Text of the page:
How to Prevent and Treat Blisters

Don't let a painful blister stop you in your tracks

Blisters can stop your stride, so preventing them before they form is a must. Whether you’re a new runner or adjusting to new footwear, there are some basic steps to set you up for success. But if you’re plagued by repeated, angry bubbles forming beneath your socks, you may need more tools in your first-aid kit.

Here are five ways to stop blisters before you have to decide whether to pop one (we’ll address that at the end).

1. Get fitted for running shoes.

This is one of the first recommendations by the American Council on Exercise (ACE) for new runners. A specialty running store has professionals who can analyze your feet and stride to pair you with shoes that will not only help prevent blisters but shin splints, knee pain and more.

READ MORE: The New Rules for Buying Running Shoes

2. Wear wicking socks.

Your feet will stay drier if you wear socks designed for sweating. “Cotton clothing is great for many things, but cotton socks are horrible for runners,” says ACE-certified Health Coach Andrea Metcalf. “As your feet sweat, cotton fabric stretches and rubs against your skin, which can cause blisters. Check out wicking fabrics in sock brands like Swiftwick, Thorlo and Puma. Almost every running shoe company has their version as well.”

3. Keep your feet clean and dry.

Dr. Marybeth Crane, a Texas podiatrist and avid runner, says those wicking socks will help with this effort, but she also recommends switching pairs of shoes if you’re running daily to give each time to dry out. “If you sweat profusely, then use antiperspirant on your feet. Certain Dri comes in a topical pad to use for feet,” she says, adding that powders are good for perspiration too.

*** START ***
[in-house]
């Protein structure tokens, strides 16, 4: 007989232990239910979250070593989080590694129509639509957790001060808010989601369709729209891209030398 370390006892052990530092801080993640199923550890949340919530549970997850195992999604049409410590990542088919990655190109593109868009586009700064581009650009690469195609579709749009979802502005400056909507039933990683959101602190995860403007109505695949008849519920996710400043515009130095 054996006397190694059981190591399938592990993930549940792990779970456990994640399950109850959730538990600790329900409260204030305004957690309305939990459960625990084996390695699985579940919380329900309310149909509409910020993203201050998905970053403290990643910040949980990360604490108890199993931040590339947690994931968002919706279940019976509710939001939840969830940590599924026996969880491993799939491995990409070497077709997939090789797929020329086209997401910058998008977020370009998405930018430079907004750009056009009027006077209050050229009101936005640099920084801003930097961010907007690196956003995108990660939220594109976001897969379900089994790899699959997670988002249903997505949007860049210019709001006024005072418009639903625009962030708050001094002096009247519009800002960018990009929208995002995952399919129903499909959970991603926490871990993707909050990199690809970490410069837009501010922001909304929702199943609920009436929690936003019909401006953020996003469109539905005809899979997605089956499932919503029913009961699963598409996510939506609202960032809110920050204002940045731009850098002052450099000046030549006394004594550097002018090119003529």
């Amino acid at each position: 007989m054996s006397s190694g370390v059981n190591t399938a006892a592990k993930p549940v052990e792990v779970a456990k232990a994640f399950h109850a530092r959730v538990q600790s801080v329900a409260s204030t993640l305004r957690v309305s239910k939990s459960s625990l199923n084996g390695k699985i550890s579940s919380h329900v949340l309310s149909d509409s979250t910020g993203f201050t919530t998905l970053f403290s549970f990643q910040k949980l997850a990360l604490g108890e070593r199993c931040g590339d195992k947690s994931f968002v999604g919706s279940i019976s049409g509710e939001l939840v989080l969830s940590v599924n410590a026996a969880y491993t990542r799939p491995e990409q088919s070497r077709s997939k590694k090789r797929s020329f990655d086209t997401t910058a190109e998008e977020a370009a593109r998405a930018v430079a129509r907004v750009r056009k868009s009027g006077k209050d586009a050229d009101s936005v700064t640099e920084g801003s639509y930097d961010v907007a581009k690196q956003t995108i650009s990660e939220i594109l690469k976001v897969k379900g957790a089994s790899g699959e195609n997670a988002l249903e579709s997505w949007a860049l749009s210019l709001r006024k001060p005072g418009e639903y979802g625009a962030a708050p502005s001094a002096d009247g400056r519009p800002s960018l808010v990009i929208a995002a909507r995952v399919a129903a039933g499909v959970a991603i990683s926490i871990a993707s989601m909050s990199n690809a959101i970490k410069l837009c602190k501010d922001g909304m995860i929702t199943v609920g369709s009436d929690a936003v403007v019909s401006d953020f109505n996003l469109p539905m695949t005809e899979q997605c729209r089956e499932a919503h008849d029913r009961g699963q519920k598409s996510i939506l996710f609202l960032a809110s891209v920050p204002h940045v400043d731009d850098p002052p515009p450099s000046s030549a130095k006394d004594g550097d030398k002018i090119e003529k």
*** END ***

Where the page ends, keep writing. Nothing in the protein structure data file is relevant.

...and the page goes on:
4. Use an anti-chafing product.

Apply petroleum jelly or a balm such as Body Glide to problem areas or “boney prominences,” Dr. Crane says. If you have bunions, lumpy heals or bumps on your toes, you want to decrease potential repeated rubbing with every step you take.

READ MORE: Identifying and Treating Foot Problems

5. Try anything new if blisters keep popping up.

If you tend to get repeated blisters, I feel your pain. I used to have a terrible time with them, so I started trying all kinds of happy feet ideas such as regular pedicures (Don’t be embarrassed! Nail techs have seen lots of runners’ feet.), wearing bandages where I’d tend to get blisters, and using every kind of lotion, balm or cream whether I was running or not. RunGoo is the best product for me, since the thick cream has staying power as a barrier of protection. Dr. Crane says there are many good products on the market. “It’s trial and error because what works for one may not work for another.” So don’t give up!

Hopefully, one or more of these products will help your feet stay blister-free:

Foot Glide from Body Glide, a rub-on stick for hot spots and protruding areas.

Gold Bond Foot Powder, a medicated powder to sprinkle in your socks before you put them on.

2Toms BlisterShield, a natural powder that absorbs moisture and reduces friction.

Scholl’s Active Series Blister Treatment for preventing or healing blisters.

eNZees Foot Soother lambswool to be used in problem areas.

Certain Dri Feet antiperspirant pads.

RunGoo thick cream for use while running.

To pop or not to pop?

If your blister is full of fluid or blood, Dr. Crane says to use a pair of sterilized scissors (soak them beforehand in alcohol for 5 minutes) and pop the corner to drain it. Leave the blister top, because it will make a scab and help the blister to heal faster. “Do not use liquid bandaids on it,” she says, “because it is already contaminated and you can give yourself a terrible infection.” Simply wash with soap and water, apply a little antibiotic ointment where you popped it and cover with a fabric breathable bandage. Uncover it at night to let it dry, and eventually the skin will dry out and peel off.

READ MORE: What ‘Foot Core’ Is And Why It Matters

 

Nicki Miller

Nicki Miller is the former editor-in-chief of Competitor Running and managing editor of Women’s Running and is an RRCA certified coach. She loves encouraging runners, helping them avoid injury, covering sports nutrition and developing healthy recipes. Follow her at @nickiontherun